Raw eggs - is this recipe safe?

cocatyFebruary 17, 2012

I was planning to make one of my mom's recipes to serve to four family members over 65. It occured to me it has raw eggs in it. What do you think?

Angel Food Cake Dessert

Break angel food cake into small pieces. Melt 2 cakes German sweet choc, 4 TBL sugar and 4 TBL water in double boiler. Let cool. Beat 4 egg yolks and add to choc mixture. Beat 4 egg whites 'til stiff. Beat 1/2 pint whipping cream. Stir whipping cream into choc first. Fold egg whites in. Layer not quite 1/2 of cake in pan, then 1/2 choc mixture, layer of cake, remaining choc. Can add nuts.

I haven't made it in years but it is very good. But - it dawned on me in the shower this morning - raw eggs right?


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It depends on your tolerance for risk. It has been said that one in 20,000 eggs may contain salmonella. The risk is reduced if you buy organic "farmer" eggs and not those mass produced, and the fresher the egg the less salmonella will be in it...IF there is salmonella in the egg.
I say go for it!....as long as no one has a compromised immune system like from chemo or radiation.
Linda C

Here is a link that might be useful: measuring the risk

    Bookmark   February 17, 2012 at 9:57AM
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The other day on the cheesecake thread ColeenOZ prefaced a recipe containing raw eggs with, "We don't seem to have the issues with raw eggs here that you do in the US..." so I set out to find if there really was a difference between eggs in our countries. At first it seemed there was just a negligible difference, something like an estimated a .004% incidence vs our .005%, but then I read something interesting on the FSANZ (Food Standards Australia New Zealand) website:

Unlike many other countries, the types of Salmonella that can contaminate the inside of eggs as they are formed in the bird are not present in Australian laying flocks. While Salmonella can be sometimes present on the outside eggs, it won�t grow, even at room temperatures, because the condition of the egg surface limits its growth.

I don't have any supporting evidence, but it's my understanding that even here, most of the already extremely rare incidences of contamination are on the outside of the egg, not the inside. I always wash my hands after handling eggs, and if I'm using them raw I wash the egg first. I think that puts the odds of getting sick pretty darn close to zero. I also say go for it, along with LindaC's disclaimer.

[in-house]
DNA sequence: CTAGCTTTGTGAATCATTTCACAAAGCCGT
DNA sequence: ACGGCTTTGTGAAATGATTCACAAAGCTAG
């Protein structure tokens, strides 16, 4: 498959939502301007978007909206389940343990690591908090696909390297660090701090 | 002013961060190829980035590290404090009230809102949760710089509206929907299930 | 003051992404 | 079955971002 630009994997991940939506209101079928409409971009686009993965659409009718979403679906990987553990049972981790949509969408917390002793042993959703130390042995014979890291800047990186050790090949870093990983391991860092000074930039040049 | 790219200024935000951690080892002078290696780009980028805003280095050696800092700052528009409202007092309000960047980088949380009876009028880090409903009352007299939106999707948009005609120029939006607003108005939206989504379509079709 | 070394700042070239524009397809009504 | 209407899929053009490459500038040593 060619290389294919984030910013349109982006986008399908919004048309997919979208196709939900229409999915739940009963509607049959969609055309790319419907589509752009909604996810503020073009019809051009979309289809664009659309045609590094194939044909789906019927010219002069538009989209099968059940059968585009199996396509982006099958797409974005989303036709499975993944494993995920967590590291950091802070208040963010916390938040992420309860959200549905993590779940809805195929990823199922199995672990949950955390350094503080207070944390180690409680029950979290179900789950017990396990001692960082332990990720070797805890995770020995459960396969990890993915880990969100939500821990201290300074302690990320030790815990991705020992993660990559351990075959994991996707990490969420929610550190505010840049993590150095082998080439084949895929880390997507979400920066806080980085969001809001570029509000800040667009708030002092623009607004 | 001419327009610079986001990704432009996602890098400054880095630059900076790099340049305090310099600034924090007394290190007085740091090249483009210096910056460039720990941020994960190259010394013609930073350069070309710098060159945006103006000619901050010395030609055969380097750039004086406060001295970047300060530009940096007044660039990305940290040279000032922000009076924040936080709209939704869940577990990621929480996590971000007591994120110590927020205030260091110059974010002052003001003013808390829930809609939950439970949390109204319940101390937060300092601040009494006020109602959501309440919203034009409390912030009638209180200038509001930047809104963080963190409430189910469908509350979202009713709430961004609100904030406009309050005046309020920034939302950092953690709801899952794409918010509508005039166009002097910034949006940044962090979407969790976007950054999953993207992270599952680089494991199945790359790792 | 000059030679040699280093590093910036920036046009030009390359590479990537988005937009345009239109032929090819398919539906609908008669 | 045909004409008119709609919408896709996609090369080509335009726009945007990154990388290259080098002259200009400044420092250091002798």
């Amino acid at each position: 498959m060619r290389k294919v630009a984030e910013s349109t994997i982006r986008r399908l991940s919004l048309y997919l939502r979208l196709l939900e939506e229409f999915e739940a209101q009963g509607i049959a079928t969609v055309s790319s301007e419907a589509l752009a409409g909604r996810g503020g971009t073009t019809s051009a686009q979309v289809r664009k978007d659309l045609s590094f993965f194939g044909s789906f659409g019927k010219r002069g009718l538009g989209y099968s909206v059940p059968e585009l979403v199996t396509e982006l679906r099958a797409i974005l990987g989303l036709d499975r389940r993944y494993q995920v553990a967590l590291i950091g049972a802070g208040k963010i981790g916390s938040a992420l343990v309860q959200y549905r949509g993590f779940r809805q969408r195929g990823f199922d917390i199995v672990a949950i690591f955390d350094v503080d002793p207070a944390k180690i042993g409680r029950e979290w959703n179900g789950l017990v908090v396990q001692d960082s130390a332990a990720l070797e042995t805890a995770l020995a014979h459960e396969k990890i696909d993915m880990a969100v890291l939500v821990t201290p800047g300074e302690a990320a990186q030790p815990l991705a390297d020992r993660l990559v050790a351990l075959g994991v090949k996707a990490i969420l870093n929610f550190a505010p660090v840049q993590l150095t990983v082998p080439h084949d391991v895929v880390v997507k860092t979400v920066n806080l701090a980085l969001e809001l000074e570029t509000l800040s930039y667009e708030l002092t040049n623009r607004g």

Here is a link that might be useful: FSANZ

    Bookmark   February 17, 2012 at 11:44AM
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Informative link LindaC....Thanks :)

    Bookmark   February 17, 2012 at 12:40PM
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I agree, unless you are very old, very young, compromised immunity, etc., you're probably pretty safe. So all of those over 65 guests are healthy?

I eat raw eggs regularly, as well as those cooked sunny side up, which is also a risk, incidentally. I make ice cream with raw eggs and just to increase my risk, I eat raw beef and rare burgers.

So, there you go. Your choice. Is there a possibility of salmonella, however slight? Yes, there is. It is not a large enough threat that I think twice about it, being relatively healthy and prone to risk taking behaviors, at least where it comes to food consumption!


    Bookmark   February 17, 2012 at 10:31PM
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Thank you all. I vascilated - and the alternative was Linda's carrot cake so there really wasn't a bad choice - but ultimately I went with the raw eggs. It's in the refrigerator. I sampled some of the chocolate sauce so if I'm okay tomorrow - I'm going to take it as a good sign!

    Bookmark   February 17, 2012 at 10:57PM
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Funny thing, I am making Alton Brown's homemade mayo today. He recommended that if you have small children or elderly folks eating the mayo, use pastuerized eggs.

My mother, who lives with us, is 88. I paid under $4.00 for a dozen pasteurized eggs. It was worth it. Mom loves salads - potato, pasta, chicken, tuna. And homemade thousand island too. We are excited about making the mayo with the pasteurized eggs!

Gotta go make it right now.

    Bookmark   February 18, 2012 at 1:31PM
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